From Our Editors
James Creasey's life changed in October of 2007. That's when he received the devastating news that his 84-year-old dad, Maxwell, had suffered a stroke that would eventually lead to vascular dementia. Maxwell had been an intelligent and capable businessman, but the dementia soon took his memory and, over time, his ability to speak and communicate. Then something remarkable happened. One day, James invited his father to play a game of croquet. The two shot their way across a cliff-side course, surrounded by views of the English countryside. James wasn't looking at the scenery, because he couldn't take his eyes off of his father. He was playing the game with a newfound vigor and happiness. At long last, the two had reconnected.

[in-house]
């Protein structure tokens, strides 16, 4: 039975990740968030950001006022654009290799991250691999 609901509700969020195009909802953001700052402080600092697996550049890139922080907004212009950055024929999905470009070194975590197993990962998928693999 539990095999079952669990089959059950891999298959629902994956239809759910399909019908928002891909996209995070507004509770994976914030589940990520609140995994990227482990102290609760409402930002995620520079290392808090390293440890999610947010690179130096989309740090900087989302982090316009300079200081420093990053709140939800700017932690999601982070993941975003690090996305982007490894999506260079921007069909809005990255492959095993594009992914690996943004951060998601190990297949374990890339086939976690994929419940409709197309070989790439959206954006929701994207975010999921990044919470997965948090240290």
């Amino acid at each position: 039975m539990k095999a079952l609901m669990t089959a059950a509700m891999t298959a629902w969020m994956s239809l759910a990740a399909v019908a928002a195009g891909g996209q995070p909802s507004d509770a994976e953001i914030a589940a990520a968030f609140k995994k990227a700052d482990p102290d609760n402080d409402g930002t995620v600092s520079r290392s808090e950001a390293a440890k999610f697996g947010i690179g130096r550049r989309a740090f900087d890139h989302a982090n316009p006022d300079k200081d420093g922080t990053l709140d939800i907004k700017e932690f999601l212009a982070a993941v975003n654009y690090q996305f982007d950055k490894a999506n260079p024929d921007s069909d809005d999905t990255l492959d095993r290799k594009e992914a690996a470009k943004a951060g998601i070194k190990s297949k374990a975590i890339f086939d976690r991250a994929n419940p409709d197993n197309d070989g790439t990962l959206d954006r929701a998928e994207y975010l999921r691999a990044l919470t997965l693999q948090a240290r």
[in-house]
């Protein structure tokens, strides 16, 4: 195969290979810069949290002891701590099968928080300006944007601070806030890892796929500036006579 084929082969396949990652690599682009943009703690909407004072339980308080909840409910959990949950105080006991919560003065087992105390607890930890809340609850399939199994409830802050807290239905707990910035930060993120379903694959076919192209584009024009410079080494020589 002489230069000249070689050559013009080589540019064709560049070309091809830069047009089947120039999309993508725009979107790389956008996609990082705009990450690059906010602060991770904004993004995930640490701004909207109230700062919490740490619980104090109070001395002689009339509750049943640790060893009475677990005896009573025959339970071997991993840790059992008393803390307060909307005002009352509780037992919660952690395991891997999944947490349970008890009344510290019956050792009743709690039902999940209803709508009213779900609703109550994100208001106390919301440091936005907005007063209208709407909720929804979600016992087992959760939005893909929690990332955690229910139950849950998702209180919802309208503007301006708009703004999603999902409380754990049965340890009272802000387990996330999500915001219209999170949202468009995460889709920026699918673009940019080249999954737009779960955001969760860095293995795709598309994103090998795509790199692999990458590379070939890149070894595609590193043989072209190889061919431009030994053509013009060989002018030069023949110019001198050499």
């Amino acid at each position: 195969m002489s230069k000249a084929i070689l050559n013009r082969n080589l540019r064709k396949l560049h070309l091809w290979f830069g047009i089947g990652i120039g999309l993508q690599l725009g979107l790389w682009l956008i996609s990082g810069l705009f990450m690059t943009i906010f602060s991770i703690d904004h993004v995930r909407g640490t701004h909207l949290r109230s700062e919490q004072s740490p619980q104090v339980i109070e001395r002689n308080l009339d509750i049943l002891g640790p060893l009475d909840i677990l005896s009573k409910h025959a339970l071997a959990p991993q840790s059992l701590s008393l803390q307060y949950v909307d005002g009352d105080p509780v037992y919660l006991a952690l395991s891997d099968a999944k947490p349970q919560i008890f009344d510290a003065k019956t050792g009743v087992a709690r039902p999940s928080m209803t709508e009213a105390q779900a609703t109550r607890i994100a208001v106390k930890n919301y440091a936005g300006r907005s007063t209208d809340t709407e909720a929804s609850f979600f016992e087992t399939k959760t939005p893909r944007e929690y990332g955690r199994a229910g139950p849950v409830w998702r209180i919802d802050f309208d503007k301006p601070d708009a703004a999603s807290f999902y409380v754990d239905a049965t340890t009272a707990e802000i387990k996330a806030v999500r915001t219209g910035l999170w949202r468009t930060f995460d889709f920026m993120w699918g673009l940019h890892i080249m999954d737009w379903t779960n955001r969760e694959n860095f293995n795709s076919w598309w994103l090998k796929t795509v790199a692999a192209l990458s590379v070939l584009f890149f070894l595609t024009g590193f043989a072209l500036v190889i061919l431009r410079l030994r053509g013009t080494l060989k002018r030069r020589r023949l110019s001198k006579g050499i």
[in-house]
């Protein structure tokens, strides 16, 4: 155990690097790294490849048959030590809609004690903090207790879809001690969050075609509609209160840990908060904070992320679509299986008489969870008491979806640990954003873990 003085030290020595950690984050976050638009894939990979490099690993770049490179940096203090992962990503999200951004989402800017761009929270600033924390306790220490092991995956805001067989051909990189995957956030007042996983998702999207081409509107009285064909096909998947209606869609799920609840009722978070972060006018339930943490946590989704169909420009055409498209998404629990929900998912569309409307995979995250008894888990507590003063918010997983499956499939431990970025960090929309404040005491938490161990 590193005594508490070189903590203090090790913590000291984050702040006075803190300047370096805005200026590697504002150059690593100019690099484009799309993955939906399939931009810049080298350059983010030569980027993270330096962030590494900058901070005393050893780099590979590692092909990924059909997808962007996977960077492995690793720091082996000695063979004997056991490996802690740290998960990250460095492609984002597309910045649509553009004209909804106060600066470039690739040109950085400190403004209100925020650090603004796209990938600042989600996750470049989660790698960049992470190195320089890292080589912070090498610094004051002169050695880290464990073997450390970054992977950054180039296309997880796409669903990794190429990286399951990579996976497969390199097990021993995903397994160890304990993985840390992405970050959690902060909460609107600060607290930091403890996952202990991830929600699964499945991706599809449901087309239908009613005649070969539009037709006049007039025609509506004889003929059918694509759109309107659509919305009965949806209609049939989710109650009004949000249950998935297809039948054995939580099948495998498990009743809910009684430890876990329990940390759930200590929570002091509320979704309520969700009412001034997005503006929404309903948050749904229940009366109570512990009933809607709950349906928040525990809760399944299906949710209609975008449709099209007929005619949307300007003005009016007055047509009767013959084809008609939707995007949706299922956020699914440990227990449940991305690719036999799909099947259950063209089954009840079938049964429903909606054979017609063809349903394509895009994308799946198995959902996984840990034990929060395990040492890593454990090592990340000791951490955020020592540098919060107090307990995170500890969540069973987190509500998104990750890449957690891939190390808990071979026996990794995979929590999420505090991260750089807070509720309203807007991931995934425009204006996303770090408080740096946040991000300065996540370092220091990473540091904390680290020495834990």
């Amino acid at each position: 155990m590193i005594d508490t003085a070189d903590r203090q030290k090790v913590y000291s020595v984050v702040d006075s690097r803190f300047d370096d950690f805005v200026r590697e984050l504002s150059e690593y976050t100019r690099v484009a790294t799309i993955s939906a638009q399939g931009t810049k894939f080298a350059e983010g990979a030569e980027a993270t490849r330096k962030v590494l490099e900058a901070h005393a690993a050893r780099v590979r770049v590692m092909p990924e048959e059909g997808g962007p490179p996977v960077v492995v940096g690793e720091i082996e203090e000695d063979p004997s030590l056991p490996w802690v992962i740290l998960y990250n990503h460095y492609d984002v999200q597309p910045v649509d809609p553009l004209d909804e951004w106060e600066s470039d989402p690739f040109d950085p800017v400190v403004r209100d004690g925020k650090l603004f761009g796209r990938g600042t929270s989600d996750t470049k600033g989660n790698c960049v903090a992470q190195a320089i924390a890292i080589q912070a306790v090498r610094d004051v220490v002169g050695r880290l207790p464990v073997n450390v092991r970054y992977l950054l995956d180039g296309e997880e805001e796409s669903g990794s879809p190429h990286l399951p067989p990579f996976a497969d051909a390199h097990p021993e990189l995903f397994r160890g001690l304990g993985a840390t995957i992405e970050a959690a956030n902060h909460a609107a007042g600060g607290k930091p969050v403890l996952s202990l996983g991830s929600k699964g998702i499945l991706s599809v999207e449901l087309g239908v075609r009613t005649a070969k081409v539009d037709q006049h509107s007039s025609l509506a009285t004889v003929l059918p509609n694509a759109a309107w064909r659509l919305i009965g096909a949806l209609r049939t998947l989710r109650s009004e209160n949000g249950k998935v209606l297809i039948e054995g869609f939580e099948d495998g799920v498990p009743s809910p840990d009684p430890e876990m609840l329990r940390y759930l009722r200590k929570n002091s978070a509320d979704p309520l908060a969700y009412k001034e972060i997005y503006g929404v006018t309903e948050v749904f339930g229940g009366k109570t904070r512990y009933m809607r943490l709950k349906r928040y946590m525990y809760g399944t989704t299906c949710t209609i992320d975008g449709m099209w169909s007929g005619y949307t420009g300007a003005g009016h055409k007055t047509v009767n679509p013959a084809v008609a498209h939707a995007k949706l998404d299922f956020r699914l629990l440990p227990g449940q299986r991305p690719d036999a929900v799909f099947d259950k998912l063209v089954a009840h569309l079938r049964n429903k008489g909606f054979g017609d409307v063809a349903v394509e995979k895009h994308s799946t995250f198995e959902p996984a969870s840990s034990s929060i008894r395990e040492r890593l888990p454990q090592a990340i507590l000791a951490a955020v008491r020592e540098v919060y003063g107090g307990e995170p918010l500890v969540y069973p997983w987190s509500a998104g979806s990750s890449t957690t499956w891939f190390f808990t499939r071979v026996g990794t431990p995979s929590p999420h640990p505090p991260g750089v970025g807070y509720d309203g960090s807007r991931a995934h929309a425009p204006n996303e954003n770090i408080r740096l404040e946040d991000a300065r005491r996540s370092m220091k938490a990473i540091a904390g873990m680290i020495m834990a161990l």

Through this experience, James Creasey discovered a wonderful secret. It wasn't the type of secret he was going to keep to himself, though. Along with his brother Andrew, James partnered with the Alzheimer's Association Colorado Chapter and the Denver Croquet Club to open Jiminy Wicket. The organization uses croquet as a way to encourage mental, physical, and social well-being in people with dementia, and it gives family members a new way to connect with their loved ones. Participants play a modified version of the game, known as Facilitated Croquet, which allows people of different ages, physical builds, and mental abilities to play side by side. Jiminy Wicket also works to raise funds and awareness for dementia research.